Is Social Justice at the Heart of the Gospel?
Douglas Groothuis is Professor of Philosophy at Denver Seminary. He blogs at The Constructive Curmudgeon:
Christians should have a Kingdom of God orientation. God's Kingdom advances as shalom (peace with God and the flourishing of humans and creation) is restored to all areas of life through the reconciling power of Jesus Christ, who has all authority in heaven and on earth. Individuals, families, organizations, and civil government need the influence of godly people and godly principles in order to be brought back into alignment with the rule of King Jesus. The Great Commission calls us to disciple nations, not just individuals.
This, of course, requires justice, mercy, and humility. The term 'social justice' is sometimes used as a neutral description of giving people their rights, rescuing the needy, and bringing integrity to politics. However, the term can also be used to describe a left-wing political philosophy that aims to redistribute wealth through high levels of taxation and massive governmental mechanisms. I take this strategy as ill-advised, historically refuted, and unbiblical. The state in the Bible is one sphere of government among many, including self-government, family government, school government, and so on -- all under the Providential government of the Triune God. Abraham Kuyper developed this idea of 'sphere sovereignty.' When the state is inflated beyond its basic place of enforcing contracts, providing domestic safety (police), and ensuring security from foreign foes, it easily becomes an oppressive idol.
While Christians should work against human trafficking and advocate for all 'the least of these,' this does not imply that a left-wing strategy is the wisest course. I believe it is not. Given the recent revolutionary changes in the federal government's control over the economy and individuals, Christians should support a smaller state, more individual and church social action, and concerted prayer that 'thy kingdom come.'
Further, Christians should oppose any federal funding of abortion, since this helps propagate the flow of innocent blood in our land. They should work for pro-life laws and lead pro-life lives, affirming a sanctity of life ethic. Abortion is not one issue among many; it is still the leading social issue of our day.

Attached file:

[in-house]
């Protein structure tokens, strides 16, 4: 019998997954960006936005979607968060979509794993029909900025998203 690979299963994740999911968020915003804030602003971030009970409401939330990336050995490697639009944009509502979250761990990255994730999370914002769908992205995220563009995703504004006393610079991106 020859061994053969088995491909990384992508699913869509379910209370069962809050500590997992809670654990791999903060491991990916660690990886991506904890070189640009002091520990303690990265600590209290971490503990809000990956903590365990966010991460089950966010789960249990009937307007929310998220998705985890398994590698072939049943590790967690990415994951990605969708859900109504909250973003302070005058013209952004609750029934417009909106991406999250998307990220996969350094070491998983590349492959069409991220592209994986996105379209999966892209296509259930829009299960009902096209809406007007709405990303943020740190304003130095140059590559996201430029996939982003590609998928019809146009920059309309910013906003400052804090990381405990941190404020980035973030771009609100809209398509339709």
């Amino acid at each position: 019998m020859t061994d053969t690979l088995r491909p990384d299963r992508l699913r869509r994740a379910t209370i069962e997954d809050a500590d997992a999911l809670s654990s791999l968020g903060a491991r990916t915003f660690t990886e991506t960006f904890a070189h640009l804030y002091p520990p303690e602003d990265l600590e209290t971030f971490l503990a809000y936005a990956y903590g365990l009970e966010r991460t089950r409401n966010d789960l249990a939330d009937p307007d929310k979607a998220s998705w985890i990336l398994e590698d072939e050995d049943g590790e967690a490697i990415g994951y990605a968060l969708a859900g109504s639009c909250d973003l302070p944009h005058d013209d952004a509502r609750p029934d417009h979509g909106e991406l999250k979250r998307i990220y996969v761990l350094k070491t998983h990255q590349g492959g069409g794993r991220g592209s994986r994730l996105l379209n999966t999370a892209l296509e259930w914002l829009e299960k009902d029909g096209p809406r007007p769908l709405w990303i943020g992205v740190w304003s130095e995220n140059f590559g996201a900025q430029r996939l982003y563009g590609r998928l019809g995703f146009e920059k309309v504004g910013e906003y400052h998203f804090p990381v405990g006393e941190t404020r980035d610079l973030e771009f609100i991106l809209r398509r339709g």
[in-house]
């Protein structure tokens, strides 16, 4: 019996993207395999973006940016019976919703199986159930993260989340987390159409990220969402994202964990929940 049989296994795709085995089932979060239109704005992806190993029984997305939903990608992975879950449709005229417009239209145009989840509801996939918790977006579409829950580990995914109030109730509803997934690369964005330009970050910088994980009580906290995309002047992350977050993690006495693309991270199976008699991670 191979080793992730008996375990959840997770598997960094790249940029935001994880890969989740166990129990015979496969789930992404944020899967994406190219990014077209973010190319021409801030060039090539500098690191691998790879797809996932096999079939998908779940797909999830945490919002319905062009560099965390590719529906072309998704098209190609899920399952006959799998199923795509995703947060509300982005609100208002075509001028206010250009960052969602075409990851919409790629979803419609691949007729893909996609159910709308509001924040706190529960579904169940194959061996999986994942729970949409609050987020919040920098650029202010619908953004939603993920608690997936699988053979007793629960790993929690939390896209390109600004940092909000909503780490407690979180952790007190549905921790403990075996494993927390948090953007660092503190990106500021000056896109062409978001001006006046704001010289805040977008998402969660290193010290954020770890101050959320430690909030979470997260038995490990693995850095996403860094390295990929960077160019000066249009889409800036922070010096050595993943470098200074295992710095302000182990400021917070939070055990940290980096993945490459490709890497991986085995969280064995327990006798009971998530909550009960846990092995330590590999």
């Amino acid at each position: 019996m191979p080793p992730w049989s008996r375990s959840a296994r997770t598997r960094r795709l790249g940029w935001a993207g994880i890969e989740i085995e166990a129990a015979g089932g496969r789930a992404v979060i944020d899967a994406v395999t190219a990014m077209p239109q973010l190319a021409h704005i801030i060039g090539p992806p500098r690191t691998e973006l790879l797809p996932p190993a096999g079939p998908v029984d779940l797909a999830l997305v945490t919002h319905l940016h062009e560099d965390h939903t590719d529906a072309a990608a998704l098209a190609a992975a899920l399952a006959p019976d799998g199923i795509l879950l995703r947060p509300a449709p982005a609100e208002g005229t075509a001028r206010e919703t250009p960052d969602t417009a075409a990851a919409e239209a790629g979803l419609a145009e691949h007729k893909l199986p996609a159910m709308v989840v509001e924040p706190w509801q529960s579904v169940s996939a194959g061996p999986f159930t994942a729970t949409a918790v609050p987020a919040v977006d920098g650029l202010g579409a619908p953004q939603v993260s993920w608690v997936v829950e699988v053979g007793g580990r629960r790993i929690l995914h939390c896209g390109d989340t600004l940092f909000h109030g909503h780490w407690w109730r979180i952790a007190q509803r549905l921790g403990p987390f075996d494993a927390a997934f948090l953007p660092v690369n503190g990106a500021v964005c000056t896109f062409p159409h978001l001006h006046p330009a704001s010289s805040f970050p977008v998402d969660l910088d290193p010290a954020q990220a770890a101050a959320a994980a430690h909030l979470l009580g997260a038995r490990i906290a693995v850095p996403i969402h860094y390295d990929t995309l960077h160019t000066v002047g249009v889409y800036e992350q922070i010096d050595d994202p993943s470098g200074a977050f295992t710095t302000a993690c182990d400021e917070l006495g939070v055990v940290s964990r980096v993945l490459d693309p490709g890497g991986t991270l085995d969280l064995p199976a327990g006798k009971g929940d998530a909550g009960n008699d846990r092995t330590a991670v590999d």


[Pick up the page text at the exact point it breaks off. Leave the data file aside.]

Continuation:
Danny Hall is Senior Pastor of Valley Community Church in Pleasanton, California:
For Reverend Hall's full response, go here.
The re-emergence of a healthier ecclesiology that calls us to be not just a collection of "saved" individuals on our way to heaven, but a people called to live out eternal kingdom life here and now, means that we have the opportunity and the responsibility to stand against the false dichotomy of the "social" gospel versus the "real" gospel. We are called as followers of Jesus to do both.
In truth, evangelicals have always had a role in issues of justice. Even during its most colonial, dysfunctional days, for example, the missionary work of the church pioneered bringing medical and health care, improving educational opportunities, and basic economic empowerment to many parts of the developing world. Today, the church has become ever more involved in humanitarian issues.
Where the American evangelical church has been slower to get involved, except on a narrow band of issues, is at the systemic level. We have always been better at meeting needs than at addressing the causes of those needs. I fear this may too often reflect our temerity at confronting the intertwining of our faith with nationalistic goals and our comfort in our affluent, suburban lifestyles. For me this is a new frontier that I am beginning to explore.
However, the alleviation of poverty, injustice, disease, etc., is not enough. The ultimate goal is not reformation but transformation. Transformation requires something deeper. It requires that humans be changed at the core of their beings and this is solely possible through the gospel of grace. It is not even enough to change evil systems if we have nothing to offer that can change the evil souls that create and maintain the systems. While the example of Jesus is an important one to follow, it is His work on the cross that makes forgiveness and transformation possible. It is as transformed people, living out His kingdom's values that we become the kind of force for good that is able to address the needs of the whole person.
I do not, therefore, see these as competing responsibilities, but rather as two integral parts of what it means to follow Jesus faithfully in this world. We may differ on how all this works out in the world of activism and policy, but it is healthy and right that we continue to be a part of this conversation.